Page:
Tafamidis and tafamidis meglumine for amyloid cardiomyopathy
- First published 24 June 2021
- Aust Prescr 2021;44:139
- 2 August 2021
- DOI: 10.18773/austprescr.2021.032
61 mg soft gelatin capsules
20 mg soft gelatin capsules
Approved indication: amyloid cardiomyopathy
Transthyretin is a plasma protein, produced in the liver. It is involved in the transport of thyroxine. In some people genetic mutations result in the protein dissociating into monomers. These monomers can aggregate into amyloid fibrils which deposit into the tissues. In the heart, the amyloid fibrils cause thickening of the ventricular walls. This restrictive cardiomyopathy reduces life expectancy to 2–6 years from diagnosis. The mutations may be inherited (familial amyloidotic cardiomyopathy) or be a wild type (senile systemic amyloidosis).
Tafamidis reduces the formation of monomers by attaching to the thyroxine-binding sites to stabilise the transthyretin molecule. Tafamidis meglumine is a salt formulation. An 80 mg dose of this formulation produces similar concentrations to the recommended daily dose of 61 mg tafamidis.
The capsules can be taken with or without food. Most of the dose is excreted unchanged in the faeces, with metabolites being excreted in the urine. The half-life of tafamidis is around 49 hours. No dose adjustment is recommended in patients with kidney disease or mild–moderate liver disease. Tafamidis does not induce or inhibit the cytochrome P450 system.
A phase II open-label trial tested the effect of daily doses of tafamidis meglumine 20 mg in patients with amyloid cardiomyopathy. The outcomes of treatment were assessed in 31 patients with wild-type mutations treated for up to a year. By six weeks transthyretin had been stabilised in 30 of these patients. At 12 months transthyretin was still stable in 25 of the 28 patients who remained in the study.1
To investigate the clinical impact of the stabilisation of transthyretin, a phase III trial studied 441 patients with amyloid cardiomyopathy and a history of heart failure. These patients were randomised to take tafamidis meglumine 80 mg (176), 20 mg (88) or a placebo (177) for 30 months. During the trial 52.3% of the patients taking tafamidis were admitted to hospital with a cardiovascular problem compared with 60.5% of the placebo group. All-cause mortality was also lower with tafamidis as 29.5% of the patients died compared with 42.9% of the placebo group. Tafamidis also reduced the decline in the distance patients could walk in six minutes.2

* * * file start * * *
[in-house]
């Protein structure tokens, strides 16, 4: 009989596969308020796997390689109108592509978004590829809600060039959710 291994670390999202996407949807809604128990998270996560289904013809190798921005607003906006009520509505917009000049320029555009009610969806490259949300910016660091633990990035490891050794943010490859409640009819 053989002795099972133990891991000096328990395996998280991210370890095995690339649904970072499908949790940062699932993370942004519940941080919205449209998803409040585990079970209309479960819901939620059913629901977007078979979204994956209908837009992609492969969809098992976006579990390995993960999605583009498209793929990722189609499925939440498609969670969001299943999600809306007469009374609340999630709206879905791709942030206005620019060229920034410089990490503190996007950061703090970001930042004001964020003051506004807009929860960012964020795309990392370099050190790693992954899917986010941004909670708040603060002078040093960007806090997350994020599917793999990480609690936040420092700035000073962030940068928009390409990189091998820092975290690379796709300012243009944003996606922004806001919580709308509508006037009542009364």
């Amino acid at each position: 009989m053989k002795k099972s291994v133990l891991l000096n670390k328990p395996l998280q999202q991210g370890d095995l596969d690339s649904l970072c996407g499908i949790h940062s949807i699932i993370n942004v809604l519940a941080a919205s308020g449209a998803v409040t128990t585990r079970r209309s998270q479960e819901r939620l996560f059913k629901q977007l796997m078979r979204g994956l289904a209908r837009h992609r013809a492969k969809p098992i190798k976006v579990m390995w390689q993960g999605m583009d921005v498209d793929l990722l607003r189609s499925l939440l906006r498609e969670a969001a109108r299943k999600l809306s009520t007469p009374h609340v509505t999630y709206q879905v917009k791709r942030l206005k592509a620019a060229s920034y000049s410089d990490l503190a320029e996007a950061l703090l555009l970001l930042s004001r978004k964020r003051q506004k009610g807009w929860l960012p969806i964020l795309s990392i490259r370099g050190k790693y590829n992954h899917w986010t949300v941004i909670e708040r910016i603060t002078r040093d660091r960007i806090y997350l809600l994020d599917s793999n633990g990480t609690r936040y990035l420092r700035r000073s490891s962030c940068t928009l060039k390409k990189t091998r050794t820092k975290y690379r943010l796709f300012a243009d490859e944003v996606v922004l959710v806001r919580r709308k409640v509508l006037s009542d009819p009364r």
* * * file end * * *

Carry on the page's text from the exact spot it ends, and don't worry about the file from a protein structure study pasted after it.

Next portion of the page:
During the phase III trial the frequency of adverse events was similar with the two doses of tafamidis and placebo. Many adverse events, such as atrial fibrillation and heart failure, could have been related to the underlying disease. Adverse events thought to be related to treatment which were more frequent with tafamidis than placebo included asthenia, balance disorders, cataracts and cystitis.2 As tafamidis reduces thyroxine binding, thyroid function tests may be altered. In the clinical trials, hypothyroidism was reported in 6.8% of the patients taking tafamidis meglumine 80 mg, compared with 5.6% of those taking placebo. Tafamidis may also alter liver function tests and reduce the neutrophil count in a few patients.
Although most patients are elderly, any women who could become pregnant are advised to use contraception during treatment and for one month afterwards. Tafamidis may cause harm in pregnancy.
The two formulations of tafamidis have been approved for the treatment of patients with wild-type or hereditary transthyretin amyloid cardiomyopathy. Ongoing trials should help to determine which patients will get the most benefit from treatment. For example, the benefit of tafamidis meglumine over placebo was less clear in patients with New York Heart Association class III heart failure, and patients in class IV were excluded from the phase III trial.2
🅃 manufacturer provided the AusPAR and the product information
At the time the comment was prepared, information about this drug was available on the websites of the Food and Drug Administration in the USA, and the European Medicines Agency and the Therapeutic Goods Administration.
Some of the views expressed in the following notes on newly approved products should be regarded as preliminary, as there may be limited published data at the time of publication, and little experience in Australia of their safety or efficacy. However, the Editorial Executive Committee believes that comments made in good faith at an early stage may still be of value. Before new drugs are prescribed, the Committee believes it is important that more detailed information is obtained from the manufacturer’s approved product information, a drug information centre or some other appropriate source.